Wednesday, July 23, 2014 Tammuz 25, 5774

Robert Leiter

Former Senior Editor
In Daniel Libeskind's designs, ideas and materials collide, and set off sparks
The always-outspoken and often-controversial architect Daniel Libeskind took the world by storm about 10 years ago when his Jewish Museum Berlin opened in the heart of the German capital, cutting its own distinctive, jagged path across the landscape of that recently unified city. The architect was then in his early 50s and had opened his design firm in Berlin in...
By now, those who care about such things know that, after a century, The Christian Science Monitor has decided to discontinue publishing a weekday newspaper. The announcement came during the same week that Time, Inc., which oversees all those famous magazines, said it would be cutting 600 jobs and reorganizing its staff. Gannett, the largest newspaper publishing company in the...
Jewish museums are filled with riches, and now lots of them are collected in one space
How to adequately convey the riches that rest between the broad, beautiful covers of Jewish Museums of the World: Masterpieces of Judaica -- that's the challenge facing anyone who chooses to discuss this masterly compilation of erudition and breathtaking photography, all of it executed on a grand scale. The publisher, Universe, a division of Rizzoli Publications, is well-known for the...
Those of us with fond memories of reading the Babar books to our children could not but look forward with great anticipation to the show devoted to this lovable creature's creator, Jean De Brunhoff, and his art that is now running at the Morgan Library & Museum in Manhattan. Just as keenly anticipated was some of the fine critical writing...
A chance discovery reveals a vibrant life, left behind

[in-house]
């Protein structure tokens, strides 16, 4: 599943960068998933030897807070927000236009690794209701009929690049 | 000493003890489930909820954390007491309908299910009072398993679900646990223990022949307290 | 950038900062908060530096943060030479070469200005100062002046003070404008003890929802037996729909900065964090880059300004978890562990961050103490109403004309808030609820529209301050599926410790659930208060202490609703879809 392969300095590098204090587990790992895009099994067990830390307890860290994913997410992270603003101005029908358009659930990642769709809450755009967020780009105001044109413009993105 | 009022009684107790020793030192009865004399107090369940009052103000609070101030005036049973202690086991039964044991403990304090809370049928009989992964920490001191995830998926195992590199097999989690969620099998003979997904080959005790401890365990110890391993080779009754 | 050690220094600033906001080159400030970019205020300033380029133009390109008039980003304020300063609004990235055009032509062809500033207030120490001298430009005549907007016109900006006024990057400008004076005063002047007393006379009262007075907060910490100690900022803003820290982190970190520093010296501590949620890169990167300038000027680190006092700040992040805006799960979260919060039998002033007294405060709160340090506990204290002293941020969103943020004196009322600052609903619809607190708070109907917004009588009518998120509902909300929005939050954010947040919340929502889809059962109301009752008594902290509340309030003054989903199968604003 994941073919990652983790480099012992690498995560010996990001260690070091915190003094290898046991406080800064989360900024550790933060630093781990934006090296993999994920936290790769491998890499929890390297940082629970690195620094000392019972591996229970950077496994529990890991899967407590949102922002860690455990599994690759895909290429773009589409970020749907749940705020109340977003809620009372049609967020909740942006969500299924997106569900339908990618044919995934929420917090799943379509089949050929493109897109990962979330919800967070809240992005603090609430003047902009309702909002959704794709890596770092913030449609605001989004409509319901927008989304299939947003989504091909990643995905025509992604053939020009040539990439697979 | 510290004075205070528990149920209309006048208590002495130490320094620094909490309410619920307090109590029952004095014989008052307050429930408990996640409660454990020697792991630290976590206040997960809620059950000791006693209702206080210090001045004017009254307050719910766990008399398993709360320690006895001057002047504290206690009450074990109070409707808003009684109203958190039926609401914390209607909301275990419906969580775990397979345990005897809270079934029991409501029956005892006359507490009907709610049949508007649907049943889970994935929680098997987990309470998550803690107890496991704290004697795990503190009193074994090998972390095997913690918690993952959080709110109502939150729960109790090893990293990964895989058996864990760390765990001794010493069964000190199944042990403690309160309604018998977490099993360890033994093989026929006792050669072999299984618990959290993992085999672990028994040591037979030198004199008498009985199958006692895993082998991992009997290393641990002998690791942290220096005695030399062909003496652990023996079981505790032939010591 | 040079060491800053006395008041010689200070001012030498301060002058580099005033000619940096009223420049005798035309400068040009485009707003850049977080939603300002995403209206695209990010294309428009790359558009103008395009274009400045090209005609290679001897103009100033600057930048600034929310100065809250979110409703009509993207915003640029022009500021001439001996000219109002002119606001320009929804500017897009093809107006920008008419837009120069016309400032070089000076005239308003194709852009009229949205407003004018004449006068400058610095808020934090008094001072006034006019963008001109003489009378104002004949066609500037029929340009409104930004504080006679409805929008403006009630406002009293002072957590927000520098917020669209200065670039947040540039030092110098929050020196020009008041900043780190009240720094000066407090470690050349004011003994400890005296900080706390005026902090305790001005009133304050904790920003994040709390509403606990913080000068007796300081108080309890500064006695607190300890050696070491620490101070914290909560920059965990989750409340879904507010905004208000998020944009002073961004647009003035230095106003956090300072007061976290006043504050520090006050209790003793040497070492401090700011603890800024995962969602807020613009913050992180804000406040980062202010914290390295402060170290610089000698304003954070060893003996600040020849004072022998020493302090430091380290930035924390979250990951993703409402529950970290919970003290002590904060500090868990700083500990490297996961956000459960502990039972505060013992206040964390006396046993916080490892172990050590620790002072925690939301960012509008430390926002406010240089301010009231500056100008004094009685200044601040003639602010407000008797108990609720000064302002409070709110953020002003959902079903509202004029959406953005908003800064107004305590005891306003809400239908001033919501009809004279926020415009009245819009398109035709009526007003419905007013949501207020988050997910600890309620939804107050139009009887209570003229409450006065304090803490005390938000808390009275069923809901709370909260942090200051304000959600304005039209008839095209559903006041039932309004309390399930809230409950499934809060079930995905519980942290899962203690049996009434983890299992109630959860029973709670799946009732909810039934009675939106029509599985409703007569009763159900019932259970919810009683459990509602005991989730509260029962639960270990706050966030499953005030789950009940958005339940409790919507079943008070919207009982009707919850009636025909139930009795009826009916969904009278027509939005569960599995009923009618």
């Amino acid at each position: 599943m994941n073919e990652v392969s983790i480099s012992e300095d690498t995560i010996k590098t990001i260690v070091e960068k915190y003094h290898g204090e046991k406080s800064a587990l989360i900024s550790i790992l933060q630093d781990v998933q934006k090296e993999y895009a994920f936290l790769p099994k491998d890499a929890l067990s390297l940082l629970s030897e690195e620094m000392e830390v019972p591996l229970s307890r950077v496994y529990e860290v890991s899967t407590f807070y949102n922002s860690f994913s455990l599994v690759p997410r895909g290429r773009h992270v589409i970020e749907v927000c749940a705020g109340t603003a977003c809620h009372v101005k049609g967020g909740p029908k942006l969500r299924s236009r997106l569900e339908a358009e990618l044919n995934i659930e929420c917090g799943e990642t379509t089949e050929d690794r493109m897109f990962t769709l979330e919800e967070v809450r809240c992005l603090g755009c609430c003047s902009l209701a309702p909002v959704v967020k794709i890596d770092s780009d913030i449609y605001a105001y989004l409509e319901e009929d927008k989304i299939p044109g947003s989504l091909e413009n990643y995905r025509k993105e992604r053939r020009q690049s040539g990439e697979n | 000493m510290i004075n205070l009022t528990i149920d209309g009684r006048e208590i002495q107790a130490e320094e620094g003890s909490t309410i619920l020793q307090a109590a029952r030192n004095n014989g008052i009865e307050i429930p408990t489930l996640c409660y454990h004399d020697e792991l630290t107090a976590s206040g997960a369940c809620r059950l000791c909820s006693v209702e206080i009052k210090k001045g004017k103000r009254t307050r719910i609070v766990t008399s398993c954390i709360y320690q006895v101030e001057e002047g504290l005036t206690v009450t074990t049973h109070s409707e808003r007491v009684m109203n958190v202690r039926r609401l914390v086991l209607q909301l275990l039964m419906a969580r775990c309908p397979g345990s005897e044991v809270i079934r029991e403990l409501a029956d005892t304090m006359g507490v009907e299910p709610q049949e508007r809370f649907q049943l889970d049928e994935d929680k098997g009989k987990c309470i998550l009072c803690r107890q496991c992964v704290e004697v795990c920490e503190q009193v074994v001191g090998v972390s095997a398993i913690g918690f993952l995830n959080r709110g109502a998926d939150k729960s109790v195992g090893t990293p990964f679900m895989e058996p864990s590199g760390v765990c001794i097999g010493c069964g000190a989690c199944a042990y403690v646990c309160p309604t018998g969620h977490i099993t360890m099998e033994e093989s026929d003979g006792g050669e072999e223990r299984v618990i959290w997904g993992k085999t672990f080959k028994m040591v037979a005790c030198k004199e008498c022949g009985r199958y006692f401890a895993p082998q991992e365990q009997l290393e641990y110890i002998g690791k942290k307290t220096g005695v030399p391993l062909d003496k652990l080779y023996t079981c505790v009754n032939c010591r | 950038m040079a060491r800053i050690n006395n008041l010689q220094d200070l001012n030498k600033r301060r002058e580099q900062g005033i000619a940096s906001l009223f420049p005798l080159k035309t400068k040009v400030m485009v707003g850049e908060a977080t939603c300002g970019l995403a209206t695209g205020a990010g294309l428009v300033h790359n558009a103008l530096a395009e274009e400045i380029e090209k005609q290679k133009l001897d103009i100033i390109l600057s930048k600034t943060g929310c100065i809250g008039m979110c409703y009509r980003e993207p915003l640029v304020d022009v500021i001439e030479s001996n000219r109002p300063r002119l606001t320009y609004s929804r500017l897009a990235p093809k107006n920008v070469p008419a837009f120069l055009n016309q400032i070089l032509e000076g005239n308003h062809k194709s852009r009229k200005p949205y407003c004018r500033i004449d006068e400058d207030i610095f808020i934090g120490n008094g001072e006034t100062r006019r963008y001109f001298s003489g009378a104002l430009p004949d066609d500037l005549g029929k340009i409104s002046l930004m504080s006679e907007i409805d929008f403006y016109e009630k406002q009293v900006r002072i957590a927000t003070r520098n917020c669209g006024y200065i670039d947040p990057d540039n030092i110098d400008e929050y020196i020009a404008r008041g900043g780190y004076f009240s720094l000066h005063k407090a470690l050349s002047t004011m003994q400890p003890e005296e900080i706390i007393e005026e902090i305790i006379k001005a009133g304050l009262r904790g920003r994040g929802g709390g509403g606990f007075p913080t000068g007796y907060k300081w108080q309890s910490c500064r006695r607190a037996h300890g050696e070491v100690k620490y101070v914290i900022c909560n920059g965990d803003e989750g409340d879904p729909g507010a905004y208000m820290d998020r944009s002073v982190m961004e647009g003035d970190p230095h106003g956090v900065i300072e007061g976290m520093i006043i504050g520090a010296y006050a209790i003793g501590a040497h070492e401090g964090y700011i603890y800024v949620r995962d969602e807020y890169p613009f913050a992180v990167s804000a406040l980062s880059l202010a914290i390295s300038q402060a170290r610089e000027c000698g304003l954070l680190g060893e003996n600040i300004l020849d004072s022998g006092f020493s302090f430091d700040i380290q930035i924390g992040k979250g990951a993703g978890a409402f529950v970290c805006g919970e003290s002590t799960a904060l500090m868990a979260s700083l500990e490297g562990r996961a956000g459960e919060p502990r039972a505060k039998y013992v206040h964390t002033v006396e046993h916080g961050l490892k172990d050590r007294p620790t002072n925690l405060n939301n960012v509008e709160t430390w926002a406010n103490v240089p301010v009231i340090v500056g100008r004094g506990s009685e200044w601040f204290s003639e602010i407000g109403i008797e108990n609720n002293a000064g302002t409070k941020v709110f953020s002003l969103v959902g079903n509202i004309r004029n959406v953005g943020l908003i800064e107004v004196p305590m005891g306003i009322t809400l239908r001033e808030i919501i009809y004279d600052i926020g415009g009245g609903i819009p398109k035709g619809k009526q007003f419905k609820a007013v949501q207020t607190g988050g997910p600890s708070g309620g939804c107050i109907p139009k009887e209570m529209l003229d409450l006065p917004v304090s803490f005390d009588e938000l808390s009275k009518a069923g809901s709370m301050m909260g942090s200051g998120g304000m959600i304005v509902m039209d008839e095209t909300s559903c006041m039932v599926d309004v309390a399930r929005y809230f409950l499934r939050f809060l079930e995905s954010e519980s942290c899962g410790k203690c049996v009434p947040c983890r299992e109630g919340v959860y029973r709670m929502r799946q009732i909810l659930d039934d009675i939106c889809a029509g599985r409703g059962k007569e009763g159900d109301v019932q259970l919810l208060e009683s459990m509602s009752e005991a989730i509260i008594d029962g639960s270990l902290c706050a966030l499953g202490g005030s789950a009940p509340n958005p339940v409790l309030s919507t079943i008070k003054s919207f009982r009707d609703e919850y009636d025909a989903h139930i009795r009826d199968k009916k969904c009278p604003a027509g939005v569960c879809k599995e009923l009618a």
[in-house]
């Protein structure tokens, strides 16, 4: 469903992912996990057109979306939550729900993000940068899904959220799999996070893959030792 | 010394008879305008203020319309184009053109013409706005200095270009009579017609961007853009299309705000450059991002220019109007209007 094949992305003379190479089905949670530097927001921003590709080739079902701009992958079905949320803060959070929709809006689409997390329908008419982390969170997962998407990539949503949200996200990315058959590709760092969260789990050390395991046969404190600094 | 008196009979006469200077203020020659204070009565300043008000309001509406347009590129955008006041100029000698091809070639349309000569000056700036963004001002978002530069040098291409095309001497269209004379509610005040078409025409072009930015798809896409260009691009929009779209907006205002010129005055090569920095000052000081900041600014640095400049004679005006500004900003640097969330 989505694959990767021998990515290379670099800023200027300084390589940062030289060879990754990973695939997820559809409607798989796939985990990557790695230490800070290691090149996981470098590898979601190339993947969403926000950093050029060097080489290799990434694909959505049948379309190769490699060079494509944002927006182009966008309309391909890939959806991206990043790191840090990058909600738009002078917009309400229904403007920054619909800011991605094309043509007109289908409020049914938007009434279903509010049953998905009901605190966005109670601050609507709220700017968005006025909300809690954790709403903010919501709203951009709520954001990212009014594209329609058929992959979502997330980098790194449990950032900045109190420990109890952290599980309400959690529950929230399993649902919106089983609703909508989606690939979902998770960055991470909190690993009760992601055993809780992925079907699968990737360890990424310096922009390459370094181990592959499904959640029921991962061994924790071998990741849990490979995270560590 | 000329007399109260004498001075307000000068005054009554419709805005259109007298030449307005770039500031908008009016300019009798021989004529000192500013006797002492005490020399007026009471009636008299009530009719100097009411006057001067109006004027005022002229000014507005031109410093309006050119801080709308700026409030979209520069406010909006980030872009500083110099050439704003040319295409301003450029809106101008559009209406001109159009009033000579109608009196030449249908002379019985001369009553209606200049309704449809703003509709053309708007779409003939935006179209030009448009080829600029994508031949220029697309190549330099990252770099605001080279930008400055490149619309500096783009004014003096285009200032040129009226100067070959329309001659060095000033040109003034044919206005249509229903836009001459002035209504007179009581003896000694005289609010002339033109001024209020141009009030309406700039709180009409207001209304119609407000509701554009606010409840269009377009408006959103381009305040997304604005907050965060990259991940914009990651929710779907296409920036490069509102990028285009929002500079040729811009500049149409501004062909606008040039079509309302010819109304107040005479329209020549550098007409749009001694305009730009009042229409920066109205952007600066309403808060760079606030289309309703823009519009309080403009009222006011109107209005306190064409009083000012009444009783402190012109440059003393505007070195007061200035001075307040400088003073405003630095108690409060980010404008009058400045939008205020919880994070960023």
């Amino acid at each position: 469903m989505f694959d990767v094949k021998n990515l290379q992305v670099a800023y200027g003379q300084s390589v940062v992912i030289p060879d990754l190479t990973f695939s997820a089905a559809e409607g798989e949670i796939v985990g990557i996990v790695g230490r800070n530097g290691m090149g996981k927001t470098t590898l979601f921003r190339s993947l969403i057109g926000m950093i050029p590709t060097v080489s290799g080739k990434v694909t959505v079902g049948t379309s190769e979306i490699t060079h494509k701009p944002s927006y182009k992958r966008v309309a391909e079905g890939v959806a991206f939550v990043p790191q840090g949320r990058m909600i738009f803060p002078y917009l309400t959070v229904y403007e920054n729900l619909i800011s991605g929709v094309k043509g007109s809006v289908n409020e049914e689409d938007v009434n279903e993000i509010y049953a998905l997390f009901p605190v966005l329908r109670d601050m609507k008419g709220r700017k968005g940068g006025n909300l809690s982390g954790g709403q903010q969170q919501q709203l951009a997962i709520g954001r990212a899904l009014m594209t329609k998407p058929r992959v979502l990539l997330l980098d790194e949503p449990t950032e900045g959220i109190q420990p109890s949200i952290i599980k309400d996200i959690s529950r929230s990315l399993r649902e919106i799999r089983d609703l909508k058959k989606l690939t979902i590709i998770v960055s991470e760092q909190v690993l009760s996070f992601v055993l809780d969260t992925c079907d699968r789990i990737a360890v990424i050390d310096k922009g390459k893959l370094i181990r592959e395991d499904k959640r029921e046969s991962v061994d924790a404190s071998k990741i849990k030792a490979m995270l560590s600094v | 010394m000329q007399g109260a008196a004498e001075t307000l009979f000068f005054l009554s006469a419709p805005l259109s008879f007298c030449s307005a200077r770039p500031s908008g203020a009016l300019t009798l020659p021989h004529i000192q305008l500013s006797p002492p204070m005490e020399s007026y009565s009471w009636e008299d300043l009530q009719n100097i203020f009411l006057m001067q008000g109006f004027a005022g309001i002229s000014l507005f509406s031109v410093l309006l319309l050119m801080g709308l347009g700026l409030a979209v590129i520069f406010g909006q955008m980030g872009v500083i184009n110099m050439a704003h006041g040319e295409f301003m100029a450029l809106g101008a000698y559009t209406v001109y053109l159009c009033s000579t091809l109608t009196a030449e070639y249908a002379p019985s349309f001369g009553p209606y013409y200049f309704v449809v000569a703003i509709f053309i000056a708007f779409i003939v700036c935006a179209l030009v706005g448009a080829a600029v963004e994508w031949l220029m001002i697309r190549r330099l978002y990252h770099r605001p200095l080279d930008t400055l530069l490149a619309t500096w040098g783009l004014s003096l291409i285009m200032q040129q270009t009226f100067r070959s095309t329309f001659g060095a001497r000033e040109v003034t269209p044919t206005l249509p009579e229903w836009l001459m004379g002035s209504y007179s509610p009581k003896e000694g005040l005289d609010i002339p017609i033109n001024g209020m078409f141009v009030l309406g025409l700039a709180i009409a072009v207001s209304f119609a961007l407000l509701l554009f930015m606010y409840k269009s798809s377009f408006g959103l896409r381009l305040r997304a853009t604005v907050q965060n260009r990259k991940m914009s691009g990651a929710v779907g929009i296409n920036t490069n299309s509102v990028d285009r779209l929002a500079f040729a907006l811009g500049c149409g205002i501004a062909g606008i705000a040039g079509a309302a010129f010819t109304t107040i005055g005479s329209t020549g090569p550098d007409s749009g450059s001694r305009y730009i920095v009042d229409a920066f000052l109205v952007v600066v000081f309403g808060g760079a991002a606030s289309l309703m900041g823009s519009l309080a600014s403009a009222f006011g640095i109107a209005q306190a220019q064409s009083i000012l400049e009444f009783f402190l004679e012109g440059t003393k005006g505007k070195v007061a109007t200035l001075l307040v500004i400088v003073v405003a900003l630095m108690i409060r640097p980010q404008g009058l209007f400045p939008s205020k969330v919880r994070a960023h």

Lily Koppel was a young reporter working at The New York Times and living at 98 Riverside Drive, when one morning in the fall of 2003 she found a large red Dumpster firmly planted outside her apartment house, brimming with old steamer trunks. Though Koppel was late for her job on the Metro desk, she was struck by an impulse...


Robert Leiter served as senior editor of the Jewish Exponent before retiring in Dec. 2013. 

In his 30 years with the paper, he won many awards and held many positions, from full-time reporter to interim editor. For five years in the early 1980s, he was managing editor of Inside magazine, the Exponent's sister publication, and for seven years in the 2000s, he was the quarterly's editor in chief, while still working full time for the paper.

Since the mid-1980s, he reported from most of the major capitals of Europe for the Exponent, with an emphasis on the Eastern Bloc countries, during and after Communist rule. Throughout this period, he visited Poland, the two Germanies and the Soviet Union with greatest frequency, but also made visits to Austria, Hungary, Czechoslovakia, Bulgaria, Romania, the former Yugoslavia, Ukraine, Latvia, Lithuania and Estonia. He has also reported from Catalonia, Alsace, Zurich and Venice, as well as from Costa Rica, Norway, India and the Middle East. A number of his journalism awards have been for his reporting from Europe.

He is a contributing editor to The American Poetry Review, which is based in Philadelphia, and in the 1980s, he served as Murray Friedman's assistant to the U.S. Civil Rights Commission in Washington, D.C.

He has also been a freelance writer for 40 years and his book reviews, short stories, essays, interviews and profiles have appeared in The Nation, The New Republic, CommonwealDissent, The American Scholar, The Hudson Review, The New Leader, The Forward, Moment, Redbook, The Pennsylvania GazetteThe Philadelphia BulletinThe Philadelphia Inquirer, Philadelphia magazine, The New York Times, The New York Times Book Review, Partisan Review and many other mainstream local and national publications.



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